A recent survey into retail meats revealed that the common microscopic Toxoplasma gondii parasite can be found at only a very low level in pork.
The study to this bacteria, infecting animals and humans globally, was conducted by scientists with the US Department of Agriculture (USDA) and the Centers for Disease Control and Prevention (CDC).
The study was led by scientists Dolores E. Hill and Jitender P. Dubey of USDA’s Agricultural Research Service (ARS) and was published in The Journal of Parasitology.
Analysing samples The scientists analysed samples of retail meat obtained from nearly 700 stores in the USA. nationwide. About 2,000 samples of pork were purchased from stores in 28 major geographic areas throughout the country.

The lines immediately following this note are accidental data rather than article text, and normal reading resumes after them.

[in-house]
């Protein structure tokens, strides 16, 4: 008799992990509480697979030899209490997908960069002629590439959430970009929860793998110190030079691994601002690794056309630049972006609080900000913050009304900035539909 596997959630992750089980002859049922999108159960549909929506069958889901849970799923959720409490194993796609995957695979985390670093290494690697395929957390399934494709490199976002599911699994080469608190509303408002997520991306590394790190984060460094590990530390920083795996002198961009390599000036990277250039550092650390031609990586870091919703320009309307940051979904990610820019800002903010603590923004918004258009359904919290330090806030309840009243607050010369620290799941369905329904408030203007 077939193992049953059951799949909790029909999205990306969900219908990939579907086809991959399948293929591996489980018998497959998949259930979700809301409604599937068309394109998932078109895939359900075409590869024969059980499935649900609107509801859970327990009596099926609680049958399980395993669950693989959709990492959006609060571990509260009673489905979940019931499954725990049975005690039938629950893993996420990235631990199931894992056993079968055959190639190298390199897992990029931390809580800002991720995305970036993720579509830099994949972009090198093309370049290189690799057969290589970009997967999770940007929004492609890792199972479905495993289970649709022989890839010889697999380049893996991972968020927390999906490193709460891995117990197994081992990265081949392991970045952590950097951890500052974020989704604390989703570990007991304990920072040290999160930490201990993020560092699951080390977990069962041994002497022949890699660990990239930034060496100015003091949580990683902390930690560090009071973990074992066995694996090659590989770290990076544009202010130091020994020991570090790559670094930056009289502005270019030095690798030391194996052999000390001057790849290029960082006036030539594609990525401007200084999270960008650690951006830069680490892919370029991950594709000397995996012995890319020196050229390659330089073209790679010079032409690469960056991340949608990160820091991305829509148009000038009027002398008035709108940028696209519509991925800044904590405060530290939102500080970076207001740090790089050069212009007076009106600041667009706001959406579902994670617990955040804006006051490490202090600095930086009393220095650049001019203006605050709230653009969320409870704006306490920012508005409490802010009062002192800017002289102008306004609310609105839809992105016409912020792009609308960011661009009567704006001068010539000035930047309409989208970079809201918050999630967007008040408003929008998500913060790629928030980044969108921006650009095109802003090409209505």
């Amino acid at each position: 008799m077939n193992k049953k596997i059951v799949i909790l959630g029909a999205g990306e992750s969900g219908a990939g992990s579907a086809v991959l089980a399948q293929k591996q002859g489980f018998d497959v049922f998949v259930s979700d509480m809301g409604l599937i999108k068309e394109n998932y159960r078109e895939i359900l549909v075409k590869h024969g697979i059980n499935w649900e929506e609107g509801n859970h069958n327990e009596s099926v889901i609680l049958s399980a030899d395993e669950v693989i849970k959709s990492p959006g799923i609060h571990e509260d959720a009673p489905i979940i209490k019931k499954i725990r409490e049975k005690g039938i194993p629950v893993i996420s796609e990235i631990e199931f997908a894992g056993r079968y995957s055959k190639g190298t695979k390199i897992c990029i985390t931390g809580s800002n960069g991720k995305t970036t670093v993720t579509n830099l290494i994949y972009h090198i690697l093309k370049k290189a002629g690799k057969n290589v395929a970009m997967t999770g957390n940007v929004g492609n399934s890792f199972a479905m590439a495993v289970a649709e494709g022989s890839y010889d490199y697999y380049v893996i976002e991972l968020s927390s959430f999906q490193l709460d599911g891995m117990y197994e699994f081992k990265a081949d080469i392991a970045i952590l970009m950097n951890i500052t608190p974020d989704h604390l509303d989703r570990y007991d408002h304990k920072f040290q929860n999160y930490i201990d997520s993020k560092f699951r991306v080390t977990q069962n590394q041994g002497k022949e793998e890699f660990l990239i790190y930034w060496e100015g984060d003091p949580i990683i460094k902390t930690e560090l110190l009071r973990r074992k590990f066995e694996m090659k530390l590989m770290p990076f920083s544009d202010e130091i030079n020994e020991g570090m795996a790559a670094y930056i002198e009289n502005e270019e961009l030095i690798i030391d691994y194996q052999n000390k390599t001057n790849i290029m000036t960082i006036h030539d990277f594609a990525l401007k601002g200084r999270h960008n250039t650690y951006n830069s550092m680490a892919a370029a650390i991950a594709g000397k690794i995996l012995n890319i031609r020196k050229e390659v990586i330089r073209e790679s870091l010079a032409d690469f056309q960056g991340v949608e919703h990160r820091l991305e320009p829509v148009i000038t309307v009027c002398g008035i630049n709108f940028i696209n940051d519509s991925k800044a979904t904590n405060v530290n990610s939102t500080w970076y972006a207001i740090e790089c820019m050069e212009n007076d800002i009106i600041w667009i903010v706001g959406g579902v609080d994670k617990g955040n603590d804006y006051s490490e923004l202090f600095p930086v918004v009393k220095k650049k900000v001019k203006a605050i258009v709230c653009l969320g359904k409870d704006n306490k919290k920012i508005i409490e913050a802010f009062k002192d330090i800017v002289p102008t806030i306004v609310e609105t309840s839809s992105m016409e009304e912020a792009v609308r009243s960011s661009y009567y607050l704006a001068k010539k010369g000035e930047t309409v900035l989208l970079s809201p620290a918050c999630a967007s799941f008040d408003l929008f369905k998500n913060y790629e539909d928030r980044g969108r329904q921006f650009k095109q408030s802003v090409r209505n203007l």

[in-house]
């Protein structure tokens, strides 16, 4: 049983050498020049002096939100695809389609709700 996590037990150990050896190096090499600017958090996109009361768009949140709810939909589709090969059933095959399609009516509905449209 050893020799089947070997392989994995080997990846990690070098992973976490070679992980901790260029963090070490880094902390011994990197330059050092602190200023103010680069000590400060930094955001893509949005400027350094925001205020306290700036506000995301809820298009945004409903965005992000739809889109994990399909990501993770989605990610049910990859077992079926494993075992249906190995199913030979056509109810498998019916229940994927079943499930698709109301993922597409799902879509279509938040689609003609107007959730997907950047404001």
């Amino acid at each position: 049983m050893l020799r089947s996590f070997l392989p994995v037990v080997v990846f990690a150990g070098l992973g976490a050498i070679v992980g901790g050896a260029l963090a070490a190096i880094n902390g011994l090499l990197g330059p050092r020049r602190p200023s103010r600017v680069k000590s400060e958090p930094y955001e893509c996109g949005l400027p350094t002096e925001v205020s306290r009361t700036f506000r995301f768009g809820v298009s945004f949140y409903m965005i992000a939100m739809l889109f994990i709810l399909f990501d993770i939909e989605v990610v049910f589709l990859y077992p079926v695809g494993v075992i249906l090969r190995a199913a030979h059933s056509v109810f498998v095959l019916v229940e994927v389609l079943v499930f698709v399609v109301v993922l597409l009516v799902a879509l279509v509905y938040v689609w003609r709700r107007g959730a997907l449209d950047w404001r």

Apart from pork also 2,000 samples of poultry and 2,000 samples of beef were researched.
None of the raw beef and chicken meat samples contained live T. gondii parasites, based on a controlled analysis. In raw pork from retail meat cases nationwide, the prevalence of live T. gondii parasites was estimated at a low 0.4%, or about four per 1,000 samples.
This percentage can effectively eliminated by proper cooking.
Damage The parasite can damage developing fetuses and persons with weakened immune systems, such as people infected with HIV, experts say.
Infants born to mothers who become infected for the first time just before or during pregnancy are at risk of developing severe toxoplasmosis due to T. gondii exposure.